Death and fear on campus Meningococcal disease: Loyola, Morgan have handled outbreaks responsibly.

March 26, 1997

A DEATH FROM meningococcal disease is a little like a plane crash. Statistics show the odds of such tragedies are extremely small, but when they happen the sudden devastation makes it hard to be rational.

On Friday, a Loyola College junior died from a meningococcal infection of the blood, five weeks after a fellow Loyola student became ill from the same type of bacteria. Since then, the college has faced the tricky task of stemming panic while following doctors' advice regarding antibiotics and vaccines.

Both Loyola and Morgan State University -- where a cheerleader recently died from meningitis -- have done an admirable job responding to students and following city, state and federal health authorities.

The authorities agree that the Baltimore area (with 11 cases this year) is not in the midst of an epidemic. None of the previous 10 cases is related. And while they are concerned that the Loyola cases were caused by the same type of bacteria, they stress that danger of infection is virtually nil for most students, and slight for those who may have shared mouth or nose secretions with the dead student and were not treated with antibiotics. They note, too, that the four-day incubation period has passed.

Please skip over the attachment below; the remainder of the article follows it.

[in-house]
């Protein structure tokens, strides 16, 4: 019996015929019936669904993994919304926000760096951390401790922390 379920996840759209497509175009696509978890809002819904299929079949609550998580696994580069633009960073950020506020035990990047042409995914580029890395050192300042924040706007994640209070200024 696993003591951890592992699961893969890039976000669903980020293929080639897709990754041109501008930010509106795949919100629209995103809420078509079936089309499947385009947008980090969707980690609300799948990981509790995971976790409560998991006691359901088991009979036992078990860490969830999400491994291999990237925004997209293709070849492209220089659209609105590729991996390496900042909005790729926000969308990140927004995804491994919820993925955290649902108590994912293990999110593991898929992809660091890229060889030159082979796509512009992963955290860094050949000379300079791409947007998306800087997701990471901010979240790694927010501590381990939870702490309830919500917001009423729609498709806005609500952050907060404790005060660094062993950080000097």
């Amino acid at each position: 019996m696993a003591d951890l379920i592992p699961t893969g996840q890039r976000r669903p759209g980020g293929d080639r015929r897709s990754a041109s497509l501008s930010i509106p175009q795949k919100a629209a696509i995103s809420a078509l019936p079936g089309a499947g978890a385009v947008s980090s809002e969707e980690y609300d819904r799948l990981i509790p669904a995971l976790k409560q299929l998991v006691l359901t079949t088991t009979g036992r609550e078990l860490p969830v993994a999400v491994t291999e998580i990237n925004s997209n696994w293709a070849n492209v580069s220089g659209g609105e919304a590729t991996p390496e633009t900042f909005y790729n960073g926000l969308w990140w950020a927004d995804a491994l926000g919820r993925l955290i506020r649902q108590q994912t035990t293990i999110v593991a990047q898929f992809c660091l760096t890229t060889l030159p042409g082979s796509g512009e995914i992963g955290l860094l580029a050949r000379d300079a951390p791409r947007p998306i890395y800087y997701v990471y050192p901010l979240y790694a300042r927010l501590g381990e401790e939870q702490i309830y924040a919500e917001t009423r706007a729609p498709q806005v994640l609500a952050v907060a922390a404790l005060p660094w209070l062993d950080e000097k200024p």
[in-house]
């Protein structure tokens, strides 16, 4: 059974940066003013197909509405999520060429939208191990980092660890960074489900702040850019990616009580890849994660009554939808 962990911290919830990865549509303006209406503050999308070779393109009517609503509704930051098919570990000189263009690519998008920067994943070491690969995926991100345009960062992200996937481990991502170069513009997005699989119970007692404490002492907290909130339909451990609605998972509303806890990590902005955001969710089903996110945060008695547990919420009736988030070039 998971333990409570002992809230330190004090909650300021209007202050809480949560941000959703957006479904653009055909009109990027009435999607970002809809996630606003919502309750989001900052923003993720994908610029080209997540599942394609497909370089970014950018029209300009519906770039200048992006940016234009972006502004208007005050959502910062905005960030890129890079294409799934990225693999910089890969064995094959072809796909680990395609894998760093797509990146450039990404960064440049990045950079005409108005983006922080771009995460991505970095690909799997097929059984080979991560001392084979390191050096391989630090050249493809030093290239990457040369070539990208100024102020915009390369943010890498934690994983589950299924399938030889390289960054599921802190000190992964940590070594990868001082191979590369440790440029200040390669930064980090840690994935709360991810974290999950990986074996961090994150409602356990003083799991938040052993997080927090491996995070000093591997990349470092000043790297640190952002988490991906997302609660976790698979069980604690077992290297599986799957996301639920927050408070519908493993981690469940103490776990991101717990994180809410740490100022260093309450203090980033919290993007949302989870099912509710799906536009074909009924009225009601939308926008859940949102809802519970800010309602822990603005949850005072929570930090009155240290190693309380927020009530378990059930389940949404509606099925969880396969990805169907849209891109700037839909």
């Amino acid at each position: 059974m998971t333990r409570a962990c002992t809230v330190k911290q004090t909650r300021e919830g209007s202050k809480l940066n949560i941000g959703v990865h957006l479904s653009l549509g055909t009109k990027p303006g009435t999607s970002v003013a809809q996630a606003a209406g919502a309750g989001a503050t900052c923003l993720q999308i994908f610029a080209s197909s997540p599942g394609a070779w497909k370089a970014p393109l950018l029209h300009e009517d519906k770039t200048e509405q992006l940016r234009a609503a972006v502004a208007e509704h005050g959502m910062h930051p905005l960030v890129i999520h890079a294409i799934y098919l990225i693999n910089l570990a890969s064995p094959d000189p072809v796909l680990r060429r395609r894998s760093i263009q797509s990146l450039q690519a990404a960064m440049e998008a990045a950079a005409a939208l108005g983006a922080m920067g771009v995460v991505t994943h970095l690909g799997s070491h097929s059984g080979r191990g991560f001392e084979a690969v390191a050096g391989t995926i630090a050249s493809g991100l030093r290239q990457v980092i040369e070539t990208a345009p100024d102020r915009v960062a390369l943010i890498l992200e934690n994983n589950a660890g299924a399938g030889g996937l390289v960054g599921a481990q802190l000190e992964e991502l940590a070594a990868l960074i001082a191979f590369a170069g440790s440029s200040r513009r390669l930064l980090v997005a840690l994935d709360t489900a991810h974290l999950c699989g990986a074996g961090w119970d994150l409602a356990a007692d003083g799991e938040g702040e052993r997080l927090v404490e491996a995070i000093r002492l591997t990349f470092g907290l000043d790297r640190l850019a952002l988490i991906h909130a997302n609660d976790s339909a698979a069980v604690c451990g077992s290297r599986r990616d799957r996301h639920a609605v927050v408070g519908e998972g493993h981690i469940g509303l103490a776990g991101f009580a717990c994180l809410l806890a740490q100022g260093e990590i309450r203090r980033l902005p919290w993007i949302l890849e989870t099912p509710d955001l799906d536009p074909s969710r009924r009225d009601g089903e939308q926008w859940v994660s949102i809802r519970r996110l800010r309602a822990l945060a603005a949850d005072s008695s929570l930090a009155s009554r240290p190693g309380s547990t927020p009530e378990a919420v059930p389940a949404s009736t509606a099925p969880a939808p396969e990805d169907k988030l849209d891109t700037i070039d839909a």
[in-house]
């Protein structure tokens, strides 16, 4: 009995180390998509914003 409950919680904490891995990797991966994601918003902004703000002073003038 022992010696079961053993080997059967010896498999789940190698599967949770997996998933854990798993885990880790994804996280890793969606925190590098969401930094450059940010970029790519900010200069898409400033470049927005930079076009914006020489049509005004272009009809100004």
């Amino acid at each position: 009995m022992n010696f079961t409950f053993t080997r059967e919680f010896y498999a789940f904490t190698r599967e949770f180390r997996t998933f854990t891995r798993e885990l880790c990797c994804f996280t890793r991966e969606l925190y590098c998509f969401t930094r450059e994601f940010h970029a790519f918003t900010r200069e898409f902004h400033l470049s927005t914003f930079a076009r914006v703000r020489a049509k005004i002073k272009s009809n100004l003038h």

Some students were frustrated because the college did not provide antibiotics to all who asked. But doctors say antibiotics must be restricted to those with direct contact with an infected patient because the bacteria easily become resistant. The spread of resistant bacteria could threaten whole communities.

Doctors also say the college was right to wait until tests came back late Monday to begin vaccinations. Some types of the disease do not respond to vaccination. Moreover, the Centers for Disease Control do not recommend shots unless a single strain, Type C in this case, has recurred in a small, closed population.

Those considering vaccinations for children and college students -- susceptible because dorms, day care centers and classrooms are close quarters -- should realize the shot protects for only four years. Ultimately, doctors say, the disease is best prevented through good hygiene, by not sharing eating and drinking utensils and by not smoking, which facilitates activation or transmission of the bacteria.

Pub Date: 3/26/97

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